The forum was a powerful display of civic involvement. The South Street Seaport is a unique place in the landscape of NYC, and both community members and public officials are determined to find a solution that adequately serves the needs of the community and architecturally satisfies the historic waterfront context.

Pulse Points

  • On 10.30.14, Jerry Maltz, AIA, co-chair of the AIANY Design for Aging Committee, gave testimony before the New York City Council Committee on Aging at an oversight hearing on Age-Friendly Districts. AIANY supports the Council’s effort to create more Age-Friendly Districts throughout NYC, and looks forward to being involved in the planning and execution processes. Gale Brewer and the New York Academy of Medicine, which partnered with the Council to roll out the first wave of Aging Improvement Districts, also testified. Read AIANY’s testimony here.
  • On 10.31.14, the de Blasio Administration’s School Space Working Group unveiled recommendations to address space needs in city schools. The administration is seeking to create a school space policy that is a fairer and more transparent set of space guidelines for schools. Between April and August, the working group heard from parents, principals, and advocates to inform the set of recommendations. Read the recommendations here.
  • On 11.03.14, Jeffrey Dugan, AIA, co-chair of the AIANY Transportation and Infrastructure Committee, testified at an oversight hearing on assessing the economic impact of New York’s failing infrastructure before the New York City Council Committees on Transportation and Economic Development. The MTA and DOT also testified. Read AIANY’s testimony here.
  • On 11.10.14, Fulton Center opened to its first wave of commuters. AIANY Executive Director Rick Bell, FAIA, said, “It represents how architecture and design can improve our daily lives in significant ways – including how we move around a revitalized Lower Manhattan. The building is a symbol of post-9/11 resurgence and resilience, and the AIA New York Chapter was proud to have conducted three peer reviews during the design process.”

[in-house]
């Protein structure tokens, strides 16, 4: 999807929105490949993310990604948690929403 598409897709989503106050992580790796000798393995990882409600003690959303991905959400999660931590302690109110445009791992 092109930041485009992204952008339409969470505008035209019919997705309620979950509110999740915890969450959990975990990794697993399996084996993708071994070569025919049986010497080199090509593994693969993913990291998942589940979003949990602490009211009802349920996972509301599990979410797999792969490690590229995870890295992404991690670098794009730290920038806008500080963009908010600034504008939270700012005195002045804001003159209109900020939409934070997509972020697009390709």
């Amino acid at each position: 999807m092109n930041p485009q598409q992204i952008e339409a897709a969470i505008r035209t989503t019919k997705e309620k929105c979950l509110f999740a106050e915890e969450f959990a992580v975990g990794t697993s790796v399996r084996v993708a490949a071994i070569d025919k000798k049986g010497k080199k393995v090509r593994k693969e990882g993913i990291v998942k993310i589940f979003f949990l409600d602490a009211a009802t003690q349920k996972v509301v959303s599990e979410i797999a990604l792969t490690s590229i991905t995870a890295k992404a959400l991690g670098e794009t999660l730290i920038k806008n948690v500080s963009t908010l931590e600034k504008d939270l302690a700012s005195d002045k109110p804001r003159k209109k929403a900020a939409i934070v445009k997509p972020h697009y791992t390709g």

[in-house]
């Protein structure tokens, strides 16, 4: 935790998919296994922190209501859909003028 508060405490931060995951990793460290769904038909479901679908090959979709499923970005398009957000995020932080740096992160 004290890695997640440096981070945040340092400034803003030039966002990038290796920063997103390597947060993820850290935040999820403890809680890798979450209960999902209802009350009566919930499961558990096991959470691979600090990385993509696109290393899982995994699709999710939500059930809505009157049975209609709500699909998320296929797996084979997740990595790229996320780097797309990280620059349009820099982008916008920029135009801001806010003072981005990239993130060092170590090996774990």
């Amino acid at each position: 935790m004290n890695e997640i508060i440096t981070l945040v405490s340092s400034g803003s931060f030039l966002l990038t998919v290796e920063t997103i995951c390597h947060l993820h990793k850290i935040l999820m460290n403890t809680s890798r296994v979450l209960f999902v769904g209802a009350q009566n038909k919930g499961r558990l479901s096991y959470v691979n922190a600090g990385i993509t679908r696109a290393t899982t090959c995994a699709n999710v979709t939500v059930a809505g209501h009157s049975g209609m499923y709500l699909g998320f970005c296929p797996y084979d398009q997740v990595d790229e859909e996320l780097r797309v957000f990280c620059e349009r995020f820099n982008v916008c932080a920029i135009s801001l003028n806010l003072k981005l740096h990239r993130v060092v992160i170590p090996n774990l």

• NYC Department of Environmental Protection announced on 11.10.14 that it would expand NYC’s nationally recognized green infrastructure pilot program. Construction is underway to build approximately 2,000 curbside gardens that will collect and absorb stormwater during heavy rains. The gardens will beautify neighborhoods, clean the air, and improve the health of the Bronx River, Flushing Bay, Gowanus Canal, Jamaica Bay, and Newtown Creek. Read the press release here.
  • On 11.20.14, representatives from the NYC Department of City Planning and a panel of policy experts will discuss what building owners can do to protect their buildings from flood risk within the context of local and federal regulations for urban buildings. Retrofitting Urban Buildings for Flood Risk will build on the 10.29.14 program that detailed the Retrofitting Buildings for Flood Risk report by NYC Department of City Planning, released on 10.08.14.